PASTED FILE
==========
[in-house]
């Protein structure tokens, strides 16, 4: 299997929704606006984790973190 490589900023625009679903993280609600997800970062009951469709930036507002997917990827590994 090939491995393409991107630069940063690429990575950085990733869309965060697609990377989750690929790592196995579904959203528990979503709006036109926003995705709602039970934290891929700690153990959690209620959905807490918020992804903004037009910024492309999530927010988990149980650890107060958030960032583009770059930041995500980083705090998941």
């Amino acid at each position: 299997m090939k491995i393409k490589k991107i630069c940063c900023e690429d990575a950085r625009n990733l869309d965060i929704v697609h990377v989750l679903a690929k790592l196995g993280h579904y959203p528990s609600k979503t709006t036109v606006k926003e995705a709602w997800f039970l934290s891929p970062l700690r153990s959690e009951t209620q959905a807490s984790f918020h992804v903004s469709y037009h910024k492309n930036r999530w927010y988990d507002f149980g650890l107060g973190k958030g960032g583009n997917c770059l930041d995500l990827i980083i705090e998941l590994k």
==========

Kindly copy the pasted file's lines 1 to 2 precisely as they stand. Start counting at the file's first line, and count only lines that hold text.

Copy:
[in-house]
């Protein structure tokens, strides 16, 4: 299997929704606006984790973190 490589900023625009679903993280609600997800970062009951469709930036507002997917990827590994 090939491995393409991107630069940063690429990575950085990733869309965060697609990377989750690929790592196995579904959203528990979503709006036109926003995705709602039970934290891929700690153990959690209620959905807490918020992804903004037009910024492309999530927010988990149980650890107060958030960032583009770059930041995500980083705090998941």